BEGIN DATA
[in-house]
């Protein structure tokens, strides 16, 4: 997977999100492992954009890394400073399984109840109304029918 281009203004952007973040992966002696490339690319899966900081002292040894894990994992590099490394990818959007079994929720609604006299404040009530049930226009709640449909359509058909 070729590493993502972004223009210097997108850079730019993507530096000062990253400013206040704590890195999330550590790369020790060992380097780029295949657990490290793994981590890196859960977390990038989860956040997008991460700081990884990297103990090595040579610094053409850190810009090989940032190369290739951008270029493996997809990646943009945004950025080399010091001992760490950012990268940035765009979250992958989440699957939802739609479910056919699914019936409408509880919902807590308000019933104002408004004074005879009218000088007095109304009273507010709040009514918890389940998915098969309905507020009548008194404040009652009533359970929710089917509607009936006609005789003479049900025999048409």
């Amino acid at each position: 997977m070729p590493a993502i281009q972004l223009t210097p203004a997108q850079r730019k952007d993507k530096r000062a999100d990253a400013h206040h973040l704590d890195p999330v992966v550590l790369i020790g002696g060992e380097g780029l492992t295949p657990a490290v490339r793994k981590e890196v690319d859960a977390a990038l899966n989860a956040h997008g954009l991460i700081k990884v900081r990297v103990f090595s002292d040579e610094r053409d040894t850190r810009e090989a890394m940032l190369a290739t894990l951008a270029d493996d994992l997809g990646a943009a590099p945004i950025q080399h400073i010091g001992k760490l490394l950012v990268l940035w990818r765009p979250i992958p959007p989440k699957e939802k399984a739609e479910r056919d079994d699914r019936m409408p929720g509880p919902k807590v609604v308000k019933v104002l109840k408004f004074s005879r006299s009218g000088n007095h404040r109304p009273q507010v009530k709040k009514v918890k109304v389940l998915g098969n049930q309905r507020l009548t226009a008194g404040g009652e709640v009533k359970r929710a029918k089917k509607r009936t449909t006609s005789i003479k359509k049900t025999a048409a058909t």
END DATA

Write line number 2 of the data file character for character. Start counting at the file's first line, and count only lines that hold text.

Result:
């Protein structure tokens, strides 16, 4: 997977999100492992954009890394400073399984109840109304029918 281009203004952007973040992966002696490339690319899966900081002292040894894990994992590099490394990818959007079994929720609604006299404040009530049930226009709640449909359509058909 070729590493993502972004223009210097997108850079730019993507530096000062990253400013206040704590890195999330550590790369020790060992380097780029295949657990490290793994981590890196859960977390990038989860956040997008991460700081990884990297103990090595040579610094053409850190810009090989940032190369290739951008270029493996997809990646943009945004950025080399010091001992760490950012990268940035765009979250992958989440699957939802739609479910056919699914019936409408509880919902807590308000019933104002408004004074005879009218000088007095109304009273507010709040009514918890389940998915098969309905507020009548008194404040009652009533359970929710089917509607009936006609005789003479049900025999048409």